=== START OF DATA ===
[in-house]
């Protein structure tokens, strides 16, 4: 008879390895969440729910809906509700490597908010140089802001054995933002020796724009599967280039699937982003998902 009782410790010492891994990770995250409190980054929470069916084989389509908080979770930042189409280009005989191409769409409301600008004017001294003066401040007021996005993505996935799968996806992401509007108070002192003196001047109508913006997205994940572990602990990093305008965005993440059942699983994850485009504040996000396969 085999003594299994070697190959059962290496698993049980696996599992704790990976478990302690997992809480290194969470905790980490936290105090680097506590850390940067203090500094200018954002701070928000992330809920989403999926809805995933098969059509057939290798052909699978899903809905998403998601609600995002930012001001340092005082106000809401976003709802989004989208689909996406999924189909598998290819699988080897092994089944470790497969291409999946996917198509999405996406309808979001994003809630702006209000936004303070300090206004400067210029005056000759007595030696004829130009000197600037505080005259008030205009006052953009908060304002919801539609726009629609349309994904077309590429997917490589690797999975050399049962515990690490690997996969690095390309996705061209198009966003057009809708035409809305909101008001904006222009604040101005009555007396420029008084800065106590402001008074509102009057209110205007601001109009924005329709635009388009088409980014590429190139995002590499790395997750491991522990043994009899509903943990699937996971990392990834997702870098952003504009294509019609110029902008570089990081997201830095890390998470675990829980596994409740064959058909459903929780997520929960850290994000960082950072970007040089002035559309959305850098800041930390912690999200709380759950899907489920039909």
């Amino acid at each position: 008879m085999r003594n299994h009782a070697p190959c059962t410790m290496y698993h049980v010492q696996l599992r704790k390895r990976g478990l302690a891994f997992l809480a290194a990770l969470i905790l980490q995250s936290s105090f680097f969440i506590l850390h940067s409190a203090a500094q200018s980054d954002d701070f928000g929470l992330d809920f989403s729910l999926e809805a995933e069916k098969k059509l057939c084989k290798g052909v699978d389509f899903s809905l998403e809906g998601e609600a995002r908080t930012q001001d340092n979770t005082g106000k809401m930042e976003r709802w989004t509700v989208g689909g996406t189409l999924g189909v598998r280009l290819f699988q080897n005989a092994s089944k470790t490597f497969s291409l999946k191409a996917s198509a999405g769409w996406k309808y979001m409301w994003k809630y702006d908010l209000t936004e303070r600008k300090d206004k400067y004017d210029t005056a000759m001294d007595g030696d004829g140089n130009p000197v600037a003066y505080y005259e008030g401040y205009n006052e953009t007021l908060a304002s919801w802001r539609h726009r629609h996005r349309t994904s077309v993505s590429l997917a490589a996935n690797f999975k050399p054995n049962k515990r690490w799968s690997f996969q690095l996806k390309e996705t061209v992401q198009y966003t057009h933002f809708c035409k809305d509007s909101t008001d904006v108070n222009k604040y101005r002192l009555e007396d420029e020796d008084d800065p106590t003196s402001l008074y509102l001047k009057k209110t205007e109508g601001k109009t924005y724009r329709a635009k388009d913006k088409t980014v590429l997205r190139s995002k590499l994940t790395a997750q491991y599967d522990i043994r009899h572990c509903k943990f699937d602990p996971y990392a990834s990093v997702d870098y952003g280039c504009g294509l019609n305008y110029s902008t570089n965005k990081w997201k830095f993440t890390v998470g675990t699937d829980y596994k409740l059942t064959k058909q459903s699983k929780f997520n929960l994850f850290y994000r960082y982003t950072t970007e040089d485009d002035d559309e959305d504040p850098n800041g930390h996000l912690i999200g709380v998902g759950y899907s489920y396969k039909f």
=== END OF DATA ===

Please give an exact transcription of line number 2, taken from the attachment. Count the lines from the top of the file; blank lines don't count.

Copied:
């Protein structure tokens, strides 16, 4: 008879390895969440729910809906509700490597908010140089802001054995933002020796724009599967280039699937982003998902 009782410790010492891994990770995250409190980054929470069916084989389509908080979770930042189409280009005989191409769409409301600008004017001294003066401040007021996005993505996935799968996806992401509007108070002192003196001047109508913006997205994940572990602990990093305008965005993440059942699983994850485009504040996000396969 085999003594299994070697190959059962290496698993049980696996599992704790990976478990302690997992809480290194969470905790980490936290105090680097506590850390940067203090500094200018954002701070928000992330809920989403999926809805995933098969059509057939290798052909699978899903809905998403998601609600995002930012001001340092005082106000809401976003709802989004989208689909996406999924189909598998290819699988080897092994089944470790497969291409999946996917198509999405996406309808979001994003809630702006209000936004303070300090206004400067210029005056000759007595030696004829130009000197600037505080005259008030205009006052953009908060304002919801539609726009629609349309994904077309590429997917490589690797999975050399049962515990690490690997996969690095390309996705061209198009966003057009809708035409809305909101008001904006222009604040101005009555007396420029008084800065106590402001008074509102009057209110205007601001109009924005329709635009388009088409980014590429190139995002590499790395997750491991522990043994009899509903943990699937996971990392990834997702870098952003504009294509019609110029902008570089990081997201830095890390998470675990829980596994409740064959058909459903929780997520929960850290994000960082950072970007040089002035559309959305850098800041930390912690999200709380759950899907489920039909």